His pictures look rather odd, his figures introverted and his street scenes curiously stage-like. Jacobus Vrel appears to record everyday life in the Dutch Republic during the 17th century, yet creates miraculous worlds at the same time.
The painter himself is like a phantom. In spite of years of research, the mystery surrounding his identity remains unsolved. We only know his name from a single contemporary inventory and from the signatures on his 50-surviving works, which can scarcely be compared with those of his contemporaries. Vrel was a pioneer in his field. In their austerity and sometimes oppressive silence, his paintings seem unexpectedly modern, and it is for that reason that they are compared with the work of Vilhelm Hammershøi.
With detective-like investigations from the authors, and extensive technical examinations of the paintings, this monograph explores the enigmatic pictures of an artist whose works were once thought to have been created by Vermeer. The volumes three editors, Bernd Ebert, Cécile Tainturier and Quentin Buvelot, present a monograph-cum-catalogue raisonné that examines Vrels oeuvre from different angles and contributes significantly to our understanding of this elusive painter.
The present publication is the result of an international research project that brought together the Bayerische Staatsgemäldesammlungen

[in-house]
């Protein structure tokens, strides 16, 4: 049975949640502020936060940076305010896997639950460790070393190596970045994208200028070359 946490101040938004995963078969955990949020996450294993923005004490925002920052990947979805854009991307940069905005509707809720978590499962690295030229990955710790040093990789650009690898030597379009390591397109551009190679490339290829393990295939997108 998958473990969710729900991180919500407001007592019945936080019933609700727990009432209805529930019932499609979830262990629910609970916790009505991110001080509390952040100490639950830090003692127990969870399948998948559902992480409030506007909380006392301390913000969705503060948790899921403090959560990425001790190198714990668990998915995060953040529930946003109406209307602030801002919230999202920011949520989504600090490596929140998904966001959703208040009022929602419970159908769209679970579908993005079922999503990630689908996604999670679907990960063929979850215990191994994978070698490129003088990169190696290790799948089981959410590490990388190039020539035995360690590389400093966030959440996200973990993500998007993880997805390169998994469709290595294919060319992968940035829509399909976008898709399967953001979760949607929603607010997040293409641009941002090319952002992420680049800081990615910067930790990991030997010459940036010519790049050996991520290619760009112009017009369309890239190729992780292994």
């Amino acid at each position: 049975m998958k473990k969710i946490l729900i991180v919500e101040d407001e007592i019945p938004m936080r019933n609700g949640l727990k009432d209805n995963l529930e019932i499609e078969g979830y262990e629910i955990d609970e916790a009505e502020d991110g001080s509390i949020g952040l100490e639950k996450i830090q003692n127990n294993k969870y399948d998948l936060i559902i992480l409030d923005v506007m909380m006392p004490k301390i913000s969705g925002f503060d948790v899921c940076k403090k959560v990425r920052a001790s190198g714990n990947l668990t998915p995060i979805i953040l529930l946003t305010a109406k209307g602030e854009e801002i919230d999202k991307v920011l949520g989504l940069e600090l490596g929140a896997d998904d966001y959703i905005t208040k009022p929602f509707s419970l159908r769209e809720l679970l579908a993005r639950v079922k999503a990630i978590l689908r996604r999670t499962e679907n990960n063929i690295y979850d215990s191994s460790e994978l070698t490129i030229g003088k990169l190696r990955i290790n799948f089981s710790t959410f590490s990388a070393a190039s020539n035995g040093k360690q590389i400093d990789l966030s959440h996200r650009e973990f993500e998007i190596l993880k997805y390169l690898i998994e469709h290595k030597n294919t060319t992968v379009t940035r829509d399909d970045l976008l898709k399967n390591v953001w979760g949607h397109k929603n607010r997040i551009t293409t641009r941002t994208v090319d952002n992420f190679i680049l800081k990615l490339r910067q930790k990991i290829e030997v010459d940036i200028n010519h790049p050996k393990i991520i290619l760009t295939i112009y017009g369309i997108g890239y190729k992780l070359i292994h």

in Munich, the Fondation Custodia, Frits Lugt Collection in Paris and the Mauritshuis in The Hague, working in close cooperation with numerous international specialists from a variety of disciplines.
Despite the growing interest in Vrels work, the artist has thus far been denied a monographic exhibition. An exhibition on the artist was planned for 2020-2021, but the project had to be postponed because of COVID-19. There are new plans for an exhibition in The Hague and Paris for 2023. This fall Vrels Street Scene with People Conversing will be launched at the Alte Pinakothek in Munich as a new acquisition by the Bayerische Staatsgemäldesammlungen, purchased with the generous support of the Ernst von Siemens Kunststiftung.